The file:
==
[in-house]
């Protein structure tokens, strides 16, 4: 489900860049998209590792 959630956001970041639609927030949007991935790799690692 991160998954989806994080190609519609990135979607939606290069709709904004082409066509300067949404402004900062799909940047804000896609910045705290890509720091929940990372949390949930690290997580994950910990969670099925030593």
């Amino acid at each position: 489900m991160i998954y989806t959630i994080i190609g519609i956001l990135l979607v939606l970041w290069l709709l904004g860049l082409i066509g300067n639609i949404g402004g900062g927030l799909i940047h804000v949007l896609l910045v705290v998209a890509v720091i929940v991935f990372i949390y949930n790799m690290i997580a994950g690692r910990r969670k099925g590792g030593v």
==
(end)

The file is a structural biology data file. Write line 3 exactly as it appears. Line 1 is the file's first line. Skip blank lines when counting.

């Amino acid at each position: 489900m991160i998954y989806t959630i994080i190609g519609i956001l990135l979607v939606l970041w290069l709709l904004g860049l082409i066509g300067n639609i949404g402004g900062g927030l799909i940047h804000v949007l896609l910045v705290v998209a890509v720091i929940v991935f990372i949390y949930n790799m690290i997580a994950g690692r910990r969670k099925g590792g030593v």